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4 Ways to “Be One”

Why is the anniversary of blacks receiving the priesthood still relevant today?

On June 1, 2018, the Church held the worldwide event “Be One,” celebrating the 40th anniversary of the revelation extending priesthood rights and blessings to blacks. During this event, Church members were encouraged to renew their commitment to being united, regardless of race or other differences.

We are each a child of God with divine potential and the right to the blessings of the priesthood.

Photo by Naassom Azevedo

For the rising generation, it may be easy to forget that blacks didn’t always have the priesthood and that the revelation extending the priesthood to black members didn’t remove all racial bias among Latter-day Saints. Growing up in Utah, I had very few experiences with race because of the lack of diversity in the area. For many years, I believed that racism no longer existed. Now as a young adult, I’m becoming much more aware of how a person’s skin color may affect our opinion of the person. Instead of wanting to become friends with the person, we might marginalize him or her.

This issue is addressed in the Ensign article “Moving Forward Together,” by Darius Gray, one of the founders of Genesis. He states that when we marginalize people, we’re doing the opposite of what Jesus Christ would do. Instead, we need to become unified and “move forward together in our efforts to reach our divine potential.” Brother Gray shares four steps we can take to achieve greater unity and heal the wounds of racism:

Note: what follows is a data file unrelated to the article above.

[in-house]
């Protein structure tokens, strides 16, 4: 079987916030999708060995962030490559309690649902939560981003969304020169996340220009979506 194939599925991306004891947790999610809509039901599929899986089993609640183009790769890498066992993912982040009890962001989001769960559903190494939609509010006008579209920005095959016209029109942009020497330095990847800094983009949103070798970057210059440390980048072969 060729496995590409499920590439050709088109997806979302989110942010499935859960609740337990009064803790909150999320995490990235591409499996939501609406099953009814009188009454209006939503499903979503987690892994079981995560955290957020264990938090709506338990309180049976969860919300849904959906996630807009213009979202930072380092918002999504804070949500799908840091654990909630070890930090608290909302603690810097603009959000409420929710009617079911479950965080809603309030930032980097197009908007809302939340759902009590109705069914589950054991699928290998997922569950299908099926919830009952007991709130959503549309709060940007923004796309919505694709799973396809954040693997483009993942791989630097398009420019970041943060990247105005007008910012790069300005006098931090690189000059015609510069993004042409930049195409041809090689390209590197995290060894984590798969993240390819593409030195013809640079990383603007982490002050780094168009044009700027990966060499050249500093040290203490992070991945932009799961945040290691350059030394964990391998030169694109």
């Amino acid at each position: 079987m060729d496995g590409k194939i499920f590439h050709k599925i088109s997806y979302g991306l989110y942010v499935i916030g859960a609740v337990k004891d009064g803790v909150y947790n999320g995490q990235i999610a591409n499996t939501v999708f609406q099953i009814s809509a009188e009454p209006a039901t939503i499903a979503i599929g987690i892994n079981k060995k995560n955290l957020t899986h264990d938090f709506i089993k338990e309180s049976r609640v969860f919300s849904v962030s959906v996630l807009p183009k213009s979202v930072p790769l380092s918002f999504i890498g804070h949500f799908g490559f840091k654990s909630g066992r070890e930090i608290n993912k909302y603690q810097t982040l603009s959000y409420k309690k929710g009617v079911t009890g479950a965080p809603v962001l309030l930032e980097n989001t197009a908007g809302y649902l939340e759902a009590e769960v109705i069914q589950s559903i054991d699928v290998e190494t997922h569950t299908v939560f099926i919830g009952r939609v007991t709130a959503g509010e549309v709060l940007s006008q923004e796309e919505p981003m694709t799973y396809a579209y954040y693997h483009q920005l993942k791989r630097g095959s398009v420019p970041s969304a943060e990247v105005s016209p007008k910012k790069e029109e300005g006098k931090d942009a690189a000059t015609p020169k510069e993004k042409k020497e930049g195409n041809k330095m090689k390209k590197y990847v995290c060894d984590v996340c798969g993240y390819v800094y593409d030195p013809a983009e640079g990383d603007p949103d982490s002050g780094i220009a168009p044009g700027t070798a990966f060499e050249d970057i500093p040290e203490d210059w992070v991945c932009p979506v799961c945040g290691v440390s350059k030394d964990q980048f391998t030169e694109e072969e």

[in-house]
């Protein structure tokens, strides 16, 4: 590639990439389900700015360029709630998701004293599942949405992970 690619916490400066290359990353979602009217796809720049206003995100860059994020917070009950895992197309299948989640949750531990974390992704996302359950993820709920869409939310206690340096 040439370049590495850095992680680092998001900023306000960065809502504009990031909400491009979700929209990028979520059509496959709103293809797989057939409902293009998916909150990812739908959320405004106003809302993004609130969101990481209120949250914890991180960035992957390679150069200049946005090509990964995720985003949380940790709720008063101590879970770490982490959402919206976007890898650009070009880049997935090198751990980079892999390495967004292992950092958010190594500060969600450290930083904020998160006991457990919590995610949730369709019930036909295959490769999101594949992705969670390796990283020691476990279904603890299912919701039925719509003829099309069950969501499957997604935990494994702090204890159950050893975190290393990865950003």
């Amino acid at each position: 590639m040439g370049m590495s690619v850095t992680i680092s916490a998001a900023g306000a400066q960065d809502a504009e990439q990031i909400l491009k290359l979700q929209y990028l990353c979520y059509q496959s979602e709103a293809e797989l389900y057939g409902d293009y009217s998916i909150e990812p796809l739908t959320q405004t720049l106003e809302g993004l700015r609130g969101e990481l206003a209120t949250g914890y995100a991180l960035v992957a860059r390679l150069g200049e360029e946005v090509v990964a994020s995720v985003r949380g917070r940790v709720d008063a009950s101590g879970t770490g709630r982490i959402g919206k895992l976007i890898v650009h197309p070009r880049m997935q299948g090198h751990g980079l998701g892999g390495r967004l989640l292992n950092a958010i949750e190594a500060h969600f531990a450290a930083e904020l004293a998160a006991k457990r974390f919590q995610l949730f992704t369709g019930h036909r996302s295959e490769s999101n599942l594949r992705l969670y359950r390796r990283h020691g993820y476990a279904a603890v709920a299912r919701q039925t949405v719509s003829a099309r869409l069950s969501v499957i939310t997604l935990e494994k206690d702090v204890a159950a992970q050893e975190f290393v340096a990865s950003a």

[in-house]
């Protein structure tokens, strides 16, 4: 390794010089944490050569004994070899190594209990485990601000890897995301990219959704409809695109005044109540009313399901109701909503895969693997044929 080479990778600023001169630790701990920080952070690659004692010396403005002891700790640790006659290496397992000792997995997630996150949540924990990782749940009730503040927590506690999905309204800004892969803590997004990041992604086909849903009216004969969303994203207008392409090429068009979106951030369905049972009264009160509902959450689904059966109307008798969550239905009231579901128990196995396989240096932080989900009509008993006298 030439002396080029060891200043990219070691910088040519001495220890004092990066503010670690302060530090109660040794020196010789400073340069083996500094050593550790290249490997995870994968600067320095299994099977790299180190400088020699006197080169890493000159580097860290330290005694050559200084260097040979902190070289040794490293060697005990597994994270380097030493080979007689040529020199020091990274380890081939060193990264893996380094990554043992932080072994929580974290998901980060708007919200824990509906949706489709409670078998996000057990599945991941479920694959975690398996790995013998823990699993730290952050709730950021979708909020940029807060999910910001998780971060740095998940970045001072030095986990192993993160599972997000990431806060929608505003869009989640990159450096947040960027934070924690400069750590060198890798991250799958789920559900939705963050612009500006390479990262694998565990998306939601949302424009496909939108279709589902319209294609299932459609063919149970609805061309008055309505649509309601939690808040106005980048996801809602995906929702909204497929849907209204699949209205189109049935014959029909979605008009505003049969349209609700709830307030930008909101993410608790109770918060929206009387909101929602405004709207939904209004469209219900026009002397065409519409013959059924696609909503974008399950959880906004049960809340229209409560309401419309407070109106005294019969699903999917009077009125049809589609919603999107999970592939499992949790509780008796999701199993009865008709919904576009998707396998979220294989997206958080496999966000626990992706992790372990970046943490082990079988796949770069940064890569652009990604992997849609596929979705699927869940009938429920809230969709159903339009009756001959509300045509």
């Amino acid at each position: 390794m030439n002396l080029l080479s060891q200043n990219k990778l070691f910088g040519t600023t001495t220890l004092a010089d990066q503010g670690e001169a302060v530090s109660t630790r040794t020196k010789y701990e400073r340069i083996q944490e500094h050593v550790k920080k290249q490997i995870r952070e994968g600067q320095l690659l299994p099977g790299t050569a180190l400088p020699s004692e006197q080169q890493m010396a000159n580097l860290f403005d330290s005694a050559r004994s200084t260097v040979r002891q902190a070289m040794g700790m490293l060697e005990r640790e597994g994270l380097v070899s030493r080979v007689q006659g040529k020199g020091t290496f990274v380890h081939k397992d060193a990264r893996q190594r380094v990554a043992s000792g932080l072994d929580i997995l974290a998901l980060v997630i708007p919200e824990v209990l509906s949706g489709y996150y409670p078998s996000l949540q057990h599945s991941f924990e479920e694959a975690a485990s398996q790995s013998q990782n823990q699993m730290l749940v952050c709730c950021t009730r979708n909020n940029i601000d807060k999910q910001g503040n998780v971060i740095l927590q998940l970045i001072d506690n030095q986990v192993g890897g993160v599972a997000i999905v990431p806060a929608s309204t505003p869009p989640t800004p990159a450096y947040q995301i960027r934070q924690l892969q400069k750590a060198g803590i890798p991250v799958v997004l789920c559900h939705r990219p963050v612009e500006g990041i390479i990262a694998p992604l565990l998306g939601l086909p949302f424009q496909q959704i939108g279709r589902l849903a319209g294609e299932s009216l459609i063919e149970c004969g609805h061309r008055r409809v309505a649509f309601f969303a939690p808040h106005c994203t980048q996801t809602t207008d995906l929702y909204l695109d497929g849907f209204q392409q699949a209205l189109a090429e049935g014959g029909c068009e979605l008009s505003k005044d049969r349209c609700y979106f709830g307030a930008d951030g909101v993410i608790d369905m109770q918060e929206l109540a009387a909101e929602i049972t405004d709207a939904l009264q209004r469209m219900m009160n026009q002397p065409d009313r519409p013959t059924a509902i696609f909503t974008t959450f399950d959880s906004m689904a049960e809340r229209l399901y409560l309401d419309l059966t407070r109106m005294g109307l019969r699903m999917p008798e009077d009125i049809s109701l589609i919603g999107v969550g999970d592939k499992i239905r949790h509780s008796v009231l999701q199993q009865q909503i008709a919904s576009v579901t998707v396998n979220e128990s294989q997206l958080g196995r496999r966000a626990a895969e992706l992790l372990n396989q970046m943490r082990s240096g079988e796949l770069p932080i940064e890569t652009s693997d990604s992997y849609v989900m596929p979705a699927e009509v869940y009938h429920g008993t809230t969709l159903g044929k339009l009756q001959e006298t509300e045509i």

1. Acknowledge the problem. Racism still exists today. Instead of trying to overlook race, recognize that we all look different but that our differences don’t mean we should be treated differently.
  2. Recognize racism in ourselves. Not all racism is intentional, and sometimes it’s so subtle we may not realize we’re being racist. To learn how to recognize this subtle racism in yourself, read the article “Healing the Wounds of Racism.”
  3. Learn a new approach. When we meet someone, we shouldn’t make assumptions based on his or her skin color. Instead, we should focus on learning about the person; we are all unique.
  4. Listen. When talking with others, listen to what they’re saying so you can better understand them. Don’t focus on yourself or try to force your ideas upon others.

As members of the Church, the fact that blacks can receive the priesthood truly is a cause for celebration. No matter our race or ethnicity, each of us is a child of God with divine potential and the right to the blessings of the priesthood.

Source: Ensign

—Rebecca Flinders, Mormon Insights

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Find more insights

Read Elder Edward Dube’s article “Blessed in Every Way Possible” to learn more about how our faith can help us to accept modern revelation.

To learn how Elder Fred A. “Tony” Parker made sense of the priesthood restriction, read “The Savior Heals Our Hurts.”

For more historical context about blacks and the priesthood, read “Race and the Priesthood.”

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